Tweets Yield Crop Progress

Traditionally, USDA Crop Progress reports are generated by sending some 4,000 surveys out to Extension and USDA reporters every week during the crop season. What if there were another way?

By Marilyn Cummins | Photos By Jamie Cole

Sam Zipper, a postdoctoral fellow at the University of Victoria in British Columbia, Canada, was curious to know if Twitter data could be a useful source for such information, so he set up his own trial run to see if he could determine weekly U.S. crop planting progress solely based on tweets during the 2017 planting season.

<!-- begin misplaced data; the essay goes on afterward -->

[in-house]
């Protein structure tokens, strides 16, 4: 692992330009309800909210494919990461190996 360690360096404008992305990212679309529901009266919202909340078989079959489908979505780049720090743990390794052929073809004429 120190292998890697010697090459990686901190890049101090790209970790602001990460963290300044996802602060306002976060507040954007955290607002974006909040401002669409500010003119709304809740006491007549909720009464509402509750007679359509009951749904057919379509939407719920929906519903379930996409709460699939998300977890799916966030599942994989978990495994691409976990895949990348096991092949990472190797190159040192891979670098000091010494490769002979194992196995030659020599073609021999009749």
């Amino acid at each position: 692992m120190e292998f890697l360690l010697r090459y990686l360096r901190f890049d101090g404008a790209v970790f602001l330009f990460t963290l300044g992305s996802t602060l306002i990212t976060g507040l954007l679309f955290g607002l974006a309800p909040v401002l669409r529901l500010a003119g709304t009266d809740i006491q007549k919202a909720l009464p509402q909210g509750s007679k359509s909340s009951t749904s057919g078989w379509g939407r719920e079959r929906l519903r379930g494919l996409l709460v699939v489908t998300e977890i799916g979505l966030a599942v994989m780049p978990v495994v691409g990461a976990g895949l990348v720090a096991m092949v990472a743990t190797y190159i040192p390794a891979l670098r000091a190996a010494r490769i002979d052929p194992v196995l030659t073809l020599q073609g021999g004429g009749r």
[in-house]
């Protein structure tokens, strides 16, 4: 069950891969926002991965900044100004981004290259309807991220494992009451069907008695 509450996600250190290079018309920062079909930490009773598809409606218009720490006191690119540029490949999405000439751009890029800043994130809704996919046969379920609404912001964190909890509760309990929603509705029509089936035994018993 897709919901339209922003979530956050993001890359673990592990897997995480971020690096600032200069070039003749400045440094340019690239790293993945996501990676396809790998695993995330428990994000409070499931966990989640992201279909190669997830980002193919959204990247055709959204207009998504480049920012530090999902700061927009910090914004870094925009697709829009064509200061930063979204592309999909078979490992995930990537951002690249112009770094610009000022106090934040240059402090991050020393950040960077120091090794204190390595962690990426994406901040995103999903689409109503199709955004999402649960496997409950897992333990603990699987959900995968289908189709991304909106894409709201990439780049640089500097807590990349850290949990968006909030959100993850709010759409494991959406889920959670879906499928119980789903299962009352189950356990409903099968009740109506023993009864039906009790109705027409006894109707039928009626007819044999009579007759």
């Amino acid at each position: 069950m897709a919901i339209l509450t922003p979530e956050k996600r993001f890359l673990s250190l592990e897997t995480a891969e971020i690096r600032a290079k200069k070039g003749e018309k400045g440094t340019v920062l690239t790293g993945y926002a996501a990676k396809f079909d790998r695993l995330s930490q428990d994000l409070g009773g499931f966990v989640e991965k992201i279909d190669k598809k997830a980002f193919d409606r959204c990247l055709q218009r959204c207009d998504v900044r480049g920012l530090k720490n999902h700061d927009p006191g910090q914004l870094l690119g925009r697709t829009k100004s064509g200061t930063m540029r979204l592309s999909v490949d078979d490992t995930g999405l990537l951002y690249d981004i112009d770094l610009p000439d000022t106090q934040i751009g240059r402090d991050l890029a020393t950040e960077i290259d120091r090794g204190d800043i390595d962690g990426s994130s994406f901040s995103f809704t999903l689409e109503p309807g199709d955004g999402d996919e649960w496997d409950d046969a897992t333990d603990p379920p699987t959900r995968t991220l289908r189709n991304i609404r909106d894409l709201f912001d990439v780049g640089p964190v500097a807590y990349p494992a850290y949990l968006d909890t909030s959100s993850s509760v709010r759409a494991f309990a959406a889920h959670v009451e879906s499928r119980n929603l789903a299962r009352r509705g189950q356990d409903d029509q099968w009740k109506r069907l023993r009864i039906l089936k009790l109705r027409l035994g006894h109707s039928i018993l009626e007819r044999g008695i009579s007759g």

He designed a system called AgroStream to automatically search, filter and store tweets about agricultural planting daily. He kept all relevant ones with known locations, then narrowed further to only tweets with hashtags #corn, #soy or #soybean(s) used together with #plant17 or similar.

Zipper built a model to calculate planting progress during the 20 weeks in 2017 between Feb. 27 and July 16 based on the content and frequency of that set of tweets, then compared his results to weekly USDA National Agricultural Statistics Service reports. In the January 2018 issue of Agronomy Journal, he reported that Twitter data accurately captured planting progress across most of the 10 state-crop combinations he studied.

He says he’s not suggesting Twitter can replace traditional crop monitoring. He does say mining Twitter data can give researchers answers “very quickly compared to survey-based approaches,” and already has a colleague who’s using his method to search tweets for how farmers perceive and respond to drought